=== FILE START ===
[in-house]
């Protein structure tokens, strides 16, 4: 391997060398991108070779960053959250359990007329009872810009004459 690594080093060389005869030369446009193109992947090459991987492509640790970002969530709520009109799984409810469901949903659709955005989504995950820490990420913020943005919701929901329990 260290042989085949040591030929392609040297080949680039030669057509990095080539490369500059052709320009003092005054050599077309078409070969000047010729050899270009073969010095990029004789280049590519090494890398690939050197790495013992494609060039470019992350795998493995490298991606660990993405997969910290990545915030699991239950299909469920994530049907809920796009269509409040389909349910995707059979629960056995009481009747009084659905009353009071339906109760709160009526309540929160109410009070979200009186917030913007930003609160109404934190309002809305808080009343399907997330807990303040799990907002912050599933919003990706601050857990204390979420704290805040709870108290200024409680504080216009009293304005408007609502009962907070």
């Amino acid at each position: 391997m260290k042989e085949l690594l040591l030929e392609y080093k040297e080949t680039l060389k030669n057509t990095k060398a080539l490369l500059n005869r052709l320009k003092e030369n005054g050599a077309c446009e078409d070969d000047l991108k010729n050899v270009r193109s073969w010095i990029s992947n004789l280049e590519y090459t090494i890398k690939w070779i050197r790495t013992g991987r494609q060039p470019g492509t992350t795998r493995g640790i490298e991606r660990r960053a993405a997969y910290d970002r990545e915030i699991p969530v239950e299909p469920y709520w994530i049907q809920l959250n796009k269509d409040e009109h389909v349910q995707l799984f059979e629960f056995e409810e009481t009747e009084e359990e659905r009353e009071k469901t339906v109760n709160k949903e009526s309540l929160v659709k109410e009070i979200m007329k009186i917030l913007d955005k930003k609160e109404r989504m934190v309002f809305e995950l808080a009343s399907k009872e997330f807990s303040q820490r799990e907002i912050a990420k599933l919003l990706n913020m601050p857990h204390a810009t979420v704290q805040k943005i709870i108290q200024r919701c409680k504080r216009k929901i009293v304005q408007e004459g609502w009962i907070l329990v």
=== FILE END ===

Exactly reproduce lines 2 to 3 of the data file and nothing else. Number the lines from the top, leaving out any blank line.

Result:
């Protein structure tokens, strides 16, 4: 391997060398991108070779960053959250359990007329009872810009004459 690594080093060389005869030369446009193109992947090459991987492509640790970002969530709520009109799984409810469901949903659709955005989504995950820490990420913020943005919701929901329990 260290042989085949040591030929392609040297080949680039030669057509990095080539490369500059052709320009003092005054050599077309078409070969000047010729050899270009073969010095990029004789280049590519090494890398690939050197790495013992494609060039470019992350795998493995490298991606660990993405997969910290990545915030699991239950299909469920994530049907809920796009269509409040389909349910995707059979629960056995009481009747009084659905009353009071339906109760709160009526309540929160109410009070979200009186917030913007930003609160109404934190309002809305808080009343399907997330807990303040799990907002912050599933919003990706601050857990204390979420704290805040709870108290200024409680504080216009009293304005408007609502009962907070």
């Amino acid at each position: 391997m260290k042989e085949l690594l040591l030929e392609y080093k040297e080949t680039l060389k030669n057509t990095k060398a080539l490369l500059n005869r052709l320009k003092e030369n005054g050599a077309c446009e078409d070969d000047l991108k010729n050899v270009r193109s073969w010095i990029s992947n004789l280049e590519y090459t090494i890398k690939w070779i050197r790495t013992g991987r494609q060039p470019g492509t992350t795998r493995g640790i490298e991606r660990r960053a993405a997969y910290d970002r990545e915030i699991p969530v239950e299909p469920y709520w994530i049907q809920l959250n796009k269509d409040e009109h389909v349910q995707l799984f059979e629960f056995e409810e009481t009747e009084e359990e659905r009353e009071k469901t339906v109760n709160k949903e009526s309540l929160v659709k109410e009070i979200m007329k009186i917030l913007d955005k930003k609160e109404r989504m934190v309002f809305e995950l808080a009343s399907k009872e997330f807990s303040q820490r799990e907002i912050a990420k599933l919003l990706n913020m601050p857990h204390a810009t979420v704290q805040k943005i709870i108290q200024r919701c409680k504080r216009k929901i009293v304005q408007e004459g609502w009962i907070l329990v």